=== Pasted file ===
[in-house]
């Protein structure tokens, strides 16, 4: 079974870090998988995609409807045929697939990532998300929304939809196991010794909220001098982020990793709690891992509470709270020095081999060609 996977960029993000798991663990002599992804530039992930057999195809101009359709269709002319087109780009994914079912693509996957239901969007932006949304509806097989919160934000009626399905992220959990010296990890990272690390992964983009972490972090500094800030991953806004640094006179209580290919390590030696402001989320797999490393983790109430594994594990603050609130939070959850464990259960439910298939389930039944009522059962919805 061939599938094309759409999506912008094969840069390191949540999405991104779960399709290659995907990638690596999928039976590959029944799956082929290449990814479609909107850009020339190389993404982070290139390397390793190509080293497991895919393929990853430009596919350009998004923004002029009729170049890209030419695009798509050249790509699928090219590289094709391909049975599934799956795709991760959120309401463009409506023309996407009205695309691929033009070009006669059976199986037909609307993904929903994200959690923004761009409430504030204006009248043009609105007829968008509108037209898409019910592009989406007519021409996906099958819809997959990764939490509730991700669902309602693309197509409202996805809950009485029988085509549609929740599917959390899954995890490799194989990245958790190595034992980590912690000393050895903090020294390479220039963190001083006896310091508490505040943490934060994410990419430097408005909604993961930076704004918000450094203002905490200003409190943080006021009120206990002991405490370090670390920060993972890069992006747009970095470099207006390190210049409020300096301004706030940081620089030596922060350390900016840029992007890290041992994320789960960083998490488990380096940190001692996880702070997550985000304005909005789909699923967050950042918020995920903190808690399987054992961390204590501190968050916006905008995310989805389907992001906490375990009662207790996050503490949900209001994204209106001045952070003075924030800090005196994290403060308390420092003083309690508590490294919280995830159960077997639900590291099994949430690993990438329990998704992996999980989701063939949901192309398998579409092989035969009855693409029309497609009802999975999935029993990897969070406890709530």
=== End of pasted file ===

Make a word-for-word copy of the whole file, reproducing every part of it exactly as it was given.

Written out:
[in-house]
């Protein structure tokens, strides 16, 4: 079974870090998988995609409807045929697939990532998300929304939809196991010794909220001098982020990793709690891992509470709270020095081999060609 996977960029993000798991663990002599992804530039992930057999195809101009359709269709002319087109780009994914079912693509996957239901969007932006949304509806097989919160934000009626399905992220959990010296990890990272690390992964983009972490972090500094800030991953806004640094006179209580290919390590030696402001989320797999490393983790109430594994594990603050609130939070959850464990259960439910298939389930039944009522059962919805 061939599938094309759409999506912008094969840069390191949540999405991104779960399709290659995907990638690596999928039976590959029944799956082929290449990814479609909107850009020339190389993404982070290139390397390793190509080293497991895919393929990853430009596919350009998004923004002029009729170049890209030419695009798509050249790509699928090219590289094709391909049975599934799956795709991760959120309401463009409506023309996407009205695309691929033009070009006669059976199986037909609307993904929903994200959690923004761009409430504030204006009248043009609105007829968008509108037209898409019910592009989406007519021409996906099958819809997959990764939490509730991700669902309602693309197509409202996805809950009485029988085509549609929740599917959390899954995890490799194989990245958790190595034992980590912690000393050895903090020294390479220039963190001083006896310091508490505040943490934060994410990419430097408005909604993961930076704004918000450094203002905490200003409190943080006021009120206990002991405490370090670390920060993972890069992006747009970095470099207006390190210049409020300096301004706030940081620089030596922060350390900016840029992007890290041992994320789960960083998490488990380096940190001692996880702070997550985000304005909005789909699923967050950042918020995920903190808690399987054992961390204590501190968050916006905008995310989805389907992001906490375990009662207790996050503490949900209001994204209106001045952070003075924030800090005196994290403060308390420092003083309690508590490294919280995830159960077997639900590291099994949430690993990438329990998704992996999980989701063939949901192309398998579409092989035969009855693409029309497609009802999975999935029993990897969070406890709530």